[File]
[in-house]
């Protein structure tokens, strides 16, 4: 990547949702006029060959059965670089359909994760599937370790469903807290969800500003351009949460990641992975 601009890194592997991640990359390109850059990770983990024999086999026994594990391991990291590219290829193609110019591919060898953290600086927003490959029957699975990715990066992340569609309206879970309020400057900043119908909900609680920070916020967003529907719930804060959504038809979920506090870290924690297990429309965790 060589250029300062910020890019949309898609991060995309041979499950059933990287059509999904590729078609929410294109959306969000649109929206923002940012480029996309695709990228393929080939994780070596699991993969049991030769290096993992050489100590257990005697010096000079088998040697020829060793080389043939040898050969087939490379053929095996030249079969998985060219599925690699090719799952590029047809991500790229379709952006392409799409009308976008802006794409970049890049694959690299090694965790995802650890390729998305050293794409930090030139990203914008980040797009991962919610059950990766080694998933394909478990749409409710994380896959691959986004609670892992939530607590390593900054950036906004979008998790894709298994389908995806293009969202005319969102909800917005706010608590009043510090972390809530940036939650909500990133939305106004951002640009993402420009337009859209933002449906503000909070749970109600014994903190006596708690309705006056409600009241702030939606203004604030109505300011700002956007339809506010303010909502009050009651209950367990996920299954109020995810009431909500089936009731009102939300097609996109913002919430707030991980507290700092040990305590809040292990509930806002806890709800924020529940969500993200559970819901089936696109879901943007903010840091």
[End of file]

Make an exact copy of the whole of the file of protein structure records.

[in-house]
């Protein structure tokens, strides 16, 4: 990547949702006029060959059965670089359909994760599937370790469903807290969800500003351009949460990641992975 601009890194592997991640990359390109850059990770983990024999086999026994594990391991990291590219290829193609110019591919060898953290600086927003490959029957699975990715990066992340569609309206879970309020400057900043119908909900609680920070916020967003529907719930804060959504038809979920506090870290924690297990429309965790 060589250029300062910020890019949309898609991060995309041979499950059933990287059509999904590729078609929410294109959306969000649109929206923002940012480029996309695709990228393929080939994780070596699991993969049991030769290096993992050489100590257990005697010096000079088998040697020829060793080389043939040898050969087939490379053929095996030249079969998985060219599925690699090719799952590029047809991500790229379709952006392409799409009308976008802006794409970049890049694959690299090694965790995802650890390729998305050293794409930090030139990203914008980040797009991962919610059950990766080694998933394909478990749409409710994380896959691959986004609670892992939530607590390593900054950036906004979008998790894709298994389908995806293009969202005319969102909800917005706010608590009043510090972390809530940036939650909500990133939305106004951002640009993402420009337009859209933002449906503000909070749970109600014994903190006596708690309705006056409600009241702030939606203004604030109505300011700002956007339809506010303010909502009050009651209950367990996920299954109020995810009431909500089936009731009102939300097609996109913002919430707030991980507290700092040990305590809040292990509930806002806890709800924020529940969500993200559970819901089936696109879901943007903010840091």